SATURDAY, DECEMBER 18TH, 1999 – CHIAPAS (CONT.)
The bank is weird because it has a high-tech feel. Marble floor tiles, and fluorescent lights. Holiday wreaths & a Xmas tree. A queue with signs "tiempo estimado de espera en esta fila": how long you're going to stand in line, I guess, with an LED display "'2' minutos" at the front of the line.
It's a large space with one big room, teller's windows on the left, white stucco walls. On right & in back there's a raised area with grey carpeting for bank manager types. An IBM computer says "favor de no tocar", must mean don't touch. All the computers here in Mexico seem to be IBM.
At the head of the line, an automatic box says in Spanish when people can go to the teller window. It's a recorded voice with a white arrow lighting up pointing left or right. The teller's windows are glass with a nine-inch vertical crack for dealing with the tellers. Behind, cameras watch each location. There's a special line for dealing with cashing my travelers' checks. The stucco wall is bare.
Teller lady: red sweater, black hair poofy and "holiday" bow in her hair. A little overweight. Gold rings, 4th finger both hands. Ultraviolet light that she uses for my passport. She stamps my travelers' checks, takes my passport. She has a fast-counting money machine for dollar bills, but doesn't need it for just 1000 pesos.
A market woman sits impassively, frowning, at the front entrance. She selling what appear to be bread rolls(?) with lots of flour on the top, making them appear white. I buy some amber jewelry. The sign says "ambar con insectos" -- amber with insects, ugh. Yikes! I lost my book but I went back to the jewelry shop & found it.
Even the hotels here have public restrooms with no soap. Sigh. I go to a pharmacy and show the lady I need a drug for the bus, by drawing a squiggle and saying "bus" in Spanish. She gives me Dramamine.
I go to Senor Lopez's office but he's busy. Darn! Most Indians cannot read or write, I am told. I try to give him an "extra" tip (yesterday I ran out of cash part-way through his tip) but he doesn't take it. Pride? Possibly embarrassed that I do this in front of his co-worker in the office?
I ask him what tourists do here in Mexico to get in trouble. He says tourists are a little crazy, but it's OK because they have money. He says come back later and he will get someone to meet with me.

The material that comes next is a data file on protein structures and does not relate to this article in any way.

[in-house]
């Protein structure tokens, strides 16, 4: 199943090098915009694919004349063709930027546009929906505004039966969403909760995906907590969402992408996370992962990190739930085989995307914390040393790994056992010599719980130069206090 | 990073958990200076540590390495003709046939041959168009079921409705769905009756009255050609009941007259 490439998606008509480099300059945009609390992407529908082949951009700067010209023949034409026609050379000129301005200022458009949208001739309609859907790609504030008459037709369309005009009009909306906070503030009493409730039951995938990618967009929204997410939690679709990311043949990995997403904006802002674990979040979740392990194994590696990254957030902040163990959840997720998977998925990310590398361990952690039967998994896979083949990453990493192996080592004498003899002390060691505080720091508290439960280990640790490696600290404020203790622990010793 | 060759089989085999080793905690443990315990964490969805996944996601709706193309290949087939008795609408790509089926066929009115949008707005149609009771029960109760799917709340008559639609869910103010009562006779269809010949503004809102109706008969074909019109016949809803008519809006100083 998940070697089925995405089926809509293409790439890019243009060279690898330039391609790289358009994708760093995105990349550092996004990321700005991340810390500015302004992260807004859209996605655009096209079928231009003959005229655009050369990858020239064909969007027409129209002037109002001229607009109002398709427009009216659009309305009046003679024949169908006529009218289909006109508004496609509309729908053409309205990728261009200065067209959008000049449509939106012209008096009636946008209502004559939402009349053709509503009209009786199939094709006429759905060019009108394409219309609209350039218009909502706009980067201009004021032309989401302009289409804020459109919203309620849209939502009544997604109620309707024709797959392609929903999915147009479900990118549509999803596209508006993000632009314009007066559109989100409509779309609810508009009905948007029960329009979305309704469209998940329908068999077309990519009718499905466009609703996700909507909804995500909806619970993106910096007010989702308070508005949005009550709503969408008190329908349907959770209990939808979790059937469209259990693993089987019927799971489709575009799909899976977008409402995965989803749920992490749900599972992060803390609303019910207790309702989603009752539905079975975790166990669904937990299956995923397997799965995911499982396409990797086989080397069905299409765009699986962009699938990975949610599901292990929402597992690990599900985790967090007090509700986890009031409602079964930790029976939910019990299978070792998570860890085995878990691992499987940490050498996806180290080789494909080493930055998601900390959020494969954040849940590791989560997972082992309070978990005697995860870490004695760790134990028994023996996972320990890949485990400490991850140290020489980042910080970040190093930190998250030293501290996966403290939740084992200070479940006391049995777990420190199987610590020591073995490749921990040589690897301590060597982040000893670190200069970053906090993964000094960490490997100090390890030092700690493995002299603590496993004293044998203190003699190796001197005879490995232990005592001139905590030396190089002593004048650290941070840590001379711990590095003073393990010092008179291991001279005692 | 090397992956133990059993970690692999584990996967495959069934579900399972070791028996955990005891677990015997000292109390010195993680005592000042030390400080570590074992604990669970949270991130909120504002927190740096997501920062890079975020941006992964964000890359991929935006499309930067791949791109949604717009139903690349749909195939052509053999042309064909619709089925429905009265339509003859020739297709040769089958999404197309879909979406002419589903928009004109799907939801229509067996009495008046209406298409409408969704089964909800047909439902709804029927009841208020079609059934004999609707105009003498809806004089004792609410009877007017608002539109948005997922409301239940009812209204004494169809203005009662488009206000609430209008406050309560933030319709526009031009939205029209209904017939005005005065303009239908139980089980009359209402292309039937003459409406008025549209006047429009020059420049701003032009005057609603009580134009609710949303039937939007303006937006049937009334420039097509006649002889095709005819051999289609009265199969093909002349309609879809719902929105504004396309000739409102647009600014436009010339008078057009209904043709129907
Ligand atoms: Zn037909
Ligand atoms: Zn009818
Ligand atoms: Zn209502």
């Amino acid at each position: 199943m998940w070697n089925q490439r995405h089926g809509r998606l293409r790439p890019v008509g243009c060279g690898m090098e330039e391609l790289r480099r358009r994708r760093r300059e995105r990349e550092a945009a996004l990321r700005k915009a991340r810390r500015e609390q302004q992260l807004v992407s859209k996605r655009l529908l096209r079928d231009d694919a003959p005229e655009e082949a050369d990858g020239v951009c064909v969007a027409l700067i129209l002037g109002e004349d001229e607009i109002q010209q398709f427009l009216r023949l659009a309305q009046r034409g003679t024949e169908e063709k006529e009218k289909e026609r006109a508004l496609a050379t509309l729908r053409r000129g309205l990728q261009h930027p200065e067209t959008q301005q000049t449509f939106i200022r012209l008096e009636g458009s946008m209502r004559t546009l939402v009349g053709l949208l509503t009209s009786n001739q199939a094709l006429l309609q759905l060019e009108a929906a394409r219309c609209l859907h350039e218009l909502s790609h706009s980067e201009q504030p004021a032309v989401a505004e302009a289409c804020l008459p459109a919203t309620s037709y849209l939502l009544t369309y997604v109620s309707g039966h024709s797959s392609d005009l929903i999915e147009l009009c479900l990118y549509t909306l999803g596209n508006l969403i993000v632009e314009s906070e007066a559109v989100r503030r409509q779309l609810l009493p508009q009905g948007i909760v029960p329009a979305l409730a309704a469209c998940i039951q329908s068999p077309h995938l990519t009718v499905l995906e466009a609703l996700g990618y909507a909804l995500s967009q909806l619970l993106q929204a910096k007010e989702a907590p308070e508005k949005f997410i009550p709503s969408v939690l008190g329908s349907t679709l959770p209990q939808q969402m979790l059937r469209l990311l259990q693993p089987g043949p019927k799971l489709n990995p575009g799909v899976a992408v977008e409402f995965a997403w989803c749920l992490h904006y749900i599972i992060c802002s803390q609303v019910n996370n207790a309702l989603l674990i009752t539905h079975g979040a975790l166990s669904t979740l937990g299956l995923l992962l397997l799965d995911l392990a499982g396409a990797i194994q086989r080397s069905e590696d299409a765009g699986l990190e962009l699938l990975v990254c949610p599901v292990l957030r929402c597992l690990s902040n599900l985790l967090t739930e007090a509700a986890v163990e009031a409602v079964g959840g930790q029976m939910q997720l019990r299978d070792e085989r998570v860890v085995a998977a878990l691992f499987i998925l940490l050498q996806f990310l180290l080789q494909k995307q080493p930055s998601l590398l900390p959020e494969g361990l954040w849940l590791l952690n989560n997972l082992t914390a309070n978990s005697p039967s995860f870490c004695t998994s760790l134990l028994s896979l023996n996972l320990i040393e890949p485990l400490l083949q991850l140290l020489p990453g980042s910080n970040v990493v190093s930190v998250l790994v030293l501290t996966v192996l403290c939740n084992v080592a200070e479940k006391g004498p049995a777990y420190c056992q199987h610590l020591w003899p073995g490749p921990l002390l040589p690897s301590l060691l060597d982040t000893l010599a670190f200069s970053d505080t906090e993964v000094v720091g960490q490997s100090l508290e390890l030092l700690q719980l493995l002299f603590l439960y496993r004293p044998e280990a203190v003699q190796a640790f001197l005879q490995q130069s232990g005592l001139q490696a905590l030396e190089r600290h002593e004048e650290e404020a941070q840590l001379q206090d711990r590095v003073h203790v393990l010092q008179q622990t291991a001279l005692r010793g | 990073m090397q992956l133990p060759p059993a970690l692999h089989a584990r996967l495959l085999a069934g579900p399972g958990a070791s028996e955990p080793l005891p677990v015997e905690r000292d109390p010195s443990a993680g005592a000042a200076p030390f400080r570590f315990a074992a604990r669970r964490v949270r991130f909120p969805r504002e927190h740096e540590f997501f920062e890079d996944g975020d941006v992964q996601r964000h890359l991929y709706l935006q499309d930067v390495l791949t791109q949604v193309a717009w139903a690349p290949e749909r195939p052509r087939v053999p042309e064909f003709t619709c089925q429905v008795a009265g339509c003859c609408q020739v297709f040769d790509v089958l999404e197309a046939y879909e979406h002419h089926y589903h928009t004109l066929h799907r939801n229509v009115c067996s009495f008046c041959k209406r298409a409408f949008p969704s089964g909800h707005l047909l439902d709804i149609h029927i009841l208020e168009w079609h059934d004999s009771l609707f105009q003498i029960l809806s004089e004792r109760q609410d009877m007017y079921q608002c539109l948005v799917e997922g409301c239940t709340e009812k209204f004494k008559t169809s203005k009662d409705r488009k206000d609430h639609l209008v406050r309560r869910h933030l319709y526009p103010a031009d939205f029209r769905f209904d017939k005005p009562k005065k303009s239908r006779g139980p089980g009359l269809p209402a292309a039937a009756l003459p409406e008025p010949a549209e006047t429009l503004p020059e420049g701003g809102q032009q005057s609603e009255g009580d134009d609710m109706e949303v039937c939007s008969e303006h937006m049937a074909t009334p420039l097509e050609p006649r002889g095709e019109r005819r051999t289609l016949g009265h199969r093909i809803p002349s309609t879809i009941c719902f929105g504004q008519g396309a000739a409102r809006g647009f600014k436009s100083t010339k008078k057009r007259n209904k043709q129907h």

I get lunch. Tacos de Pollo -- the same thing, fried small rolls of taco around shredded chicken with shredded lettuce & tomato. Chilaquiles Pollo -- it's a tomato sauce under & around. Tacos are crunchy and flavorful. The cheese is good.
Argh! I knocked my head on a low door. It was a door leading to a short flight of 3 steps, so I was looking down so I could place my feet on the steps, and didn't notice. It knocked me right flat on my back, involuntarily. It really hurts! I sit up and sit there for a full minute gathering myself. Embarrassed, I wave at the tourists staring at me.
There doesn't seem to be any blood, but immediately, groping with my hand, I feel a huge bump. The top of my head feels very delicate. It stings where I touch the bump. I feel kind of like I have a headache at the top of my head, inside the brain, and it also hurts on top of the head, outside the skull. The pain makes me a little unable to concentrate. I feel like just sitting and staring. Well, besides this, no injuries in Mexico (yet). I hope I don't die today, in this foreign, hostile place.
Actually, this area doesn't seem as dangerous as I'd feared. I still don't want to walk around at night or leave the town without a guide, though. www.chiapasonly.com.mx The pain is more focused and less generally all-over after 10 minutes. Opening my jaw or moving my face tends to tug on the skin and it hurts more.
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